Speak For Love | Communicate For Confidence | Inspire For Growth

More people are required to know at least two languages in the business world today. If you are able to show on your resume you can speak at least one other language, you certainly have an added advantage.

Unless you have formal education in more than one language, you may be challenged to prove that you are bilingual because the job market works on meritocracy. There are 3 basic categories of people who apply for jobs:

1. Have relevant qualification without working experience

2. Have relevant qualification with working experience

3. Have relevant qualification only

The job market is so competitive that those who fall in category 2 are likely to be added in the shortlist for interviews. Those who fall in categories 1 and 3 will have to face stiff competition.

There is one factor which is not within the control of any candidate to change or improve. That is the ethnic background. So when it comes to jobs that do require native speakers of English and Mandarin, I still fail to make the mark. Where does that leave me or people like me in the employment market?

Quite frankly, there is nothing you can do about your ethnic background or nationality. If the job needs native speakers only, you need to be sensible enough to call the company and ask if the prospective employer will still consider non-native speakers. If the answer is yes, then make your submission. Based on my experience, making a phone enquiry increases your chance of getting in the shortlist, especially if you get to speak with the person in charge.

My job as a Mandarin teacher at a kindergarten came after a phone interview from the head of department who was Chinese native from Beijing. The idea was to hear me speak the language without looking at my face.  A native speaker can easily tell if you are fluent or not by your speech. You need not try too hard to speak fluently. If there is any iota of doubt about your fluency, a native speaker can easily pick it up. That is how challenging a job interview can be if the job calls for a native speaker but you, as a non-native speaker decides to take the challenge and apply for it.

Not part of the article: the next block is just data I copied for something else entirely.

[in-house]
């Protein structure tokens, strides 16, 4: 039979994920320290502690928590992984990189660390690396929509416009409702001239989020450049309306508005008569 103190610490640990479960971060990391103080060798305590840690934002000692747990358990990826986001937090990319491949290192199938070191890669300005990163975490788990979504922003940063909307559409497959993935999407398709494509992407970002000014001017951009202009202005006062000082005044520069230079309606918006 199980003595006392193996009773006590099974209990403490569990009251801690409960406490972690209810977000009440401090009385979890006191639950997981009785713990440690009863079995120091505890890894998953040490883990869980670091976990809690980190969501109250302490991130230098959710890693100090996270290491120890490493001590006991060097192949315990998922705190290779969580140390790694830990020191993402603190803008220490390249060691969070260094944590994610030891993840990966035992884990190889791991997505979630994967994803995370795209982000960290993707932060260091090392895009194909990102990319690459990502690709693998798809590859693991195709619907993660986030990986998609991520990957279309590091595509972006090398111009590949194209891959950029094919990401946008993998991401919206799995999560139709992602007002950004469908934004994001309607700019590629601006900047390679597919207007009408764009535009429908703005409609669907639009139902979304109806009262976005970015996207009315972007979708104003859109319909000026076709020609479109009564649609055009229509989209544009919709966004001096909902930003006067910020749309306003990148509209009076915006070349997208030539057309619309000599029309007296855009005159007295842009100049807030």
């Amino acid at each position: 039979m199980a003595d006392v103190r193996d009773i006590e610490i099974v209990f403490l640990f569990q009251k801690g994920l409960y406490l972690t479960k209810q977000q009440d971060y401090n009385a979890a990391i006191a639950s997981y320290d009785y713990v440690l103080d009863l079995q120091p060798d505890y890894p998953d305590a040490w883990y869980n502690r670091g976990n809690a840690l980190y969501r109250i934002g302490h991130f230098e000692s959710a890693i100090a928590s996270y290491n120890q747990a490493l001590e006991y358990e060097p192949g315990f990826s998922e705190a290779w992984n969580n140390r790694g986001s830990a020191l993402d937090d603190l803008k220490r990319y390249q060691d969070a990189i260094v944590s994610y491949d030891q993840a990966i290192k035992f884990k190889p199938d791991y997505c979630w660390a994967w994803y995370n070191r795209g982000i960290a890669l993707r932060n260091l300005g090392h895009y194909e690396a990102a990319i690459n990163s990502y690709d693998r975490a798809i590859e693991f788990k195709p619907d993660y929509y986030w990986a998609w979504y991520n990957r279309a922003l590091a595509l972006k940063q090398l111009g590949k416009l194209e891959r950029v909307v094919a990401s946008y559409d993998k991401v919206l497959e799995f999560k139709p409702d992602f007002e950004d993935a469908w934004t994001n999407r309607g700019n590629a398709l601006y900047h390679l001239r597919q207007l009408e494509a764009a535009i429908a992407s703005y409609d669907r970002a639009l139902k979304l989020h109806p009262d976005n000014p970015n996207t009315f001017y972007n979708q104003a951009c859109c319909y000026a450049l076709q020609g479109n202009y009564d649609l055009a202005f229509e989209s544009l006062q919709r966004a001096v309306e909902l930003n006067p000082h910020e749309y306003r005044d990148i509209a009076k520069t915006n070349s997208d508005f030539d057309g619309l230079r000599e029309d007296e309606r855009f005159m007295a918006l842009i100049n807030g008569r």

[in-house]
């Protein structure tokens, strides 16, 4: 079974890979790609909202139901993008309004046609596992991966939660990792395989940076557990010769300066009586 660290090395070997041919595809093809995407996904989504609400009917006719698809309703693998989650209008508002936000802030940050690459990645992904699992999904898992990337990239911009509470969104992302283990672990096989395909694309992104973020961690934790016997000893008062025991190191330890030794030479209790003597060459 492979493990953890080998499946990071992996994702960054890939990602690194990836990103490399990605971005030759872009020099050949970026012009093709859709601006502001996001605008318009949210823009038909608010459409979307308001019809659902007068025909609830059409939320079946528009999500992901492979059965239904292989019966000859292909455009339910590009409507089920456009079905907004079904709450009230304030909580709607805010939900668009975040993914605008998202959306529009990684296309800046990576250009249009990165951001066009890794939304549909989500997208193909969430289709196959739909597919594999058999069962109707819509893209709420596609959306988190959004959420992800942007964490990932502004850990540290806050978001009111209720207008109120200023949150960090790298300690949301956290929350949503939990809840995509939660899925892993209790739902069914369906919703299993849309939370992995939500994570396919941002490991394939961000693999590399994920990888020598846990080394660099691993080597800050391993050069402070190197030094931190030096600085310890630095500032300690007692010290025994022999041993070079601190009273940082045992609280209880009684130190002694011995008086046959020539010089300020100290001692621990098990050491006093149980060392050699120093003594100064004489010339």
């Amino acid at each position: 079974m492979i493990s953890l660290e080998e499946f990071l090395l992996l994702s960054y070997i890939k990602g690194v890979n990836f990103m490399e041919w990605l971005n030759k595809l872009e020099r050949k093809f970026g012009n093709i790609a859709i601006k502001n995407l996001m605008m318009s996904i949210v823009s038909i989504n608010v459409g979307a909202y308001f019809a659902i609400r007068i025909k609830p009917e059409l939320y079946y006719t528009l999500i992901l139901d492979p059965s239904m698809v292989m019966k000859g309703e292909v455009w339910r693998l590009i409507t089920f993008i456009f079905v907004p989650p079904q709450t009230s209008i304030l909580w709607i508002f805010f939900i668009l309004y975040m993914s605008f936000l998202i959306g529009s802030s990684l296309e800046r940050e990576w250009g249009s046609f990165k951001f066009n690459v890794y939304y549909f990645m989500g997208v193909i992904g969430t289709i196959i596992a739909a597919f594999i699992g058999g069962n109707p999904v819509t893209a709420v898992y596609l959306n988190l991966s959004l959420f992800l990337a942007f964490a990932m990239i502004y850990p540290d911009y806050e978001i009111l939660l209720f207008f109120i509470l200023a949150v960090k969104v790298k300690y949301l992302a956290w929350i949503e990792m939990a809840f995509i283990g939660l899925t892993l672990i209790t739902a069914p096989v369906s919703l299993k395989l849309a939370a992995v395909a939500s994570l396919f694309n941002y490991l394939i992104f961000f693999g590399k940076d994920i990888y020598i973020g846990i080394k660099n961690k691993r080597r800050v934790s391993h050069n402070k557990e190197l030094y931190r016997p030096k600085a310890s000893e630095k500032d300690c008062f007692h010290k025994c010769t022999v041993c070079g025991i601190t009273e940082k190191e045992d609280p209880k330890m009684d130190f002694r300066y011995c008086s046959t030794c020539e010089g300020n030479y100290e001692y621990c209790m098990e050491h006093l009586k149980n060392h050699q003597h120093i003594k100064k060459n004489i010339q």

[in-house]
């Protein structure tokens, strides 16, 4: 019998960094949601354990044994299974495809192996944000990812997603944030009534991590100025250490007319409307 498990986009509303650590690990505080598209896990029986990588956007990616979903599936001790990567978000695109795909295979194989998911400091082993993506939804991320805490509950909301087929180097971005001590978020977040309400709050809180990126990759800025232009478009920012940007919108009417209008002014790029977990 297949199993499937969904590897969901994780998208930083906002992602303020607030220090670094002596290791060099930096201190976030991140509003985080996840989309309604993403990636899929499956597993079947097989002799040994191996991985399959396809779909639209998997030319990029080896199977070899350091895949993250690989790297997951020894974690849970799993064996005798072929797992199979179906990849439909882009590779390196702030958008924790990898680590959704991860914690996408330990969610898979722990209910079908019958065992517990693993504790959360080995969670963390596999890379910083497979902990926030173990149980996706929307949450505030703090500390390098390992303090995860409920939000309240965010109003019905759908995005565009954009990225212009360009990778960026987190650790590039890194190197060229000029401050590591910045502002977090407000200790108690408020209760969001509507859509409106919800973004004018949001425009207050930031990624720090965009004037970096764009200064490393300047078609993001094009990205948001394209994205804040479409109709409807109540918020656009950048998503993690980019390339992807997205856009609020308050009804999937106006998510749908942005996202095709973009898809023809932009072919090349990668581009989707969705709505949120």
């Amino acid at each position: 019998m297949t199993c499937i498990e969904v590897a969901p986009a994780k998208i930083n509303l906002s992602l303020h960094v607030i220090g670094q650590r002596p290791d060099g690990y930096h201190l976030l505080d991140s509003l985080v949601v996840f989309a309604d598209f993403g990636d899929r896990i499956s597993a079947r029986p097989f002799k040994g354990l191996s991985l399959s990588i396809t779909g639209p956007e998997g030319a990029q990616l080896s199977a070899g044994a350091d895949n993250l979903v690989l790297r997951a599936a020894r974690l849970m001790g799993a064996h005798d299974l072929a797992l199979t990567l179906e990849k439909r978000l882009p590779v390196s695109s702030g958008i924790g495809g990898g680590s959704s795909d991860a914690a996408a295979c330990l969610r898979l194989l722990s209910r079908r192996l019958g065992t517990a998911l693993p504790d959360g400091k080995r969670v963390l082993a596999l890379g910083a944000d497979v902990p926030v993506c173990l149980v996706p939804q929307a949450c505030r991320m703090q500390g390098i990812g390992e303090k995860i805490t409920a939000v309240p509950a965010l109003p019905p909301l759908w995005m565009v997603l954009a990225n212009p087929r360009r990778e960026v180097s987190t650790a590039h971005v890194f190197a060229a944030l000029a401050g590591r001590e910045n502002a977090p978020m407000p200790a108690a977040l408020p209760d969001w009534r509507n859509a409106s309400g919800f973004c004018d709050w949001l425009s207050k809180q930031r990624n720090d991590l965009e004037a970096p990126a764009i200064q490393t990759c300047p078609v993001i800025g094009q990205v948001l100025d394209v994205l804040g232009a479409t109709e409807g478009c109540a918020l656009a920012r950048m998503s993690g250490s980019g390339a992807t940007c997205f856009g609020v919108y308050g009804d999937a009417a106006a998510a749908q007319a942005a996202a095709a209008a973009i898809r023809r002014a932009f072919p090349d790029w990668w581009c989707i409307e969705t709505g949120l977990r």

What influences the decision to employ non-native speakers?

In Singapore, English is the working language of the people but it is not the national language. Choosing English as a working language means the working population must know English.

I suppose the decision to employ non-native speakers boils down to the people whom the business is servicing. Faces of people with whom the local people can connect are important for many services like news broadcasting and public school education and in places like national museums, statutory boards, parliament house, clinics, hospitals, international hotels and airports.

Many of these businesses employ local people who can speak English. Newsreaders are local people because the viewers will want to listen and watch a local person on the news channel. In a public school, local teachers understand better the nature and culture of the students and parents they have to deal with.* Same goes with government hospitals, clinics and statutory boards. In other words, jobs are aplenty even if you are a non-native speaker but have the relevant qualification and/or background experience. (*This does not apply to international schools or when you are intending to work as a language teacher overseas as a non-native speaker. In this case, the prerequisites are different as the job involves applying of working visas or permits.)

“I  don’t think language is a prime motive. As long as communication is uninhibited. In fact, command over a non-native language actually helps . You can’t get advantage because of nativity to a language.” Faizal Qureshi, a renowned entrepreneur from Pakistan, who speaks both English and Urdu.

I hope I have established the good news that in general, employment opportunities are not dependent on nativity. That leaves me with two questions to answer.

  1. How do you rate your own language ability?
  2. When would it be time for you add that second language on your resume or the application form which requires you to fill in the blanks to the section that says “Languages spoken and written”?
The first resort is to refer back to your basic qualification. Then travel through time towards your present to link in any other languages you might have used for business or work. It is also better to back your claim with relevant experience so it becomes believable that you do have working knowledge of your second language. Suppose you have been working and living in China for the past 10 years, you may already speak some basic Mandarin. Add this to your resume: Languages  – English (fluent), Mandarin (fair). It is an easy exercise and should be updated on your resume as early as your next job application.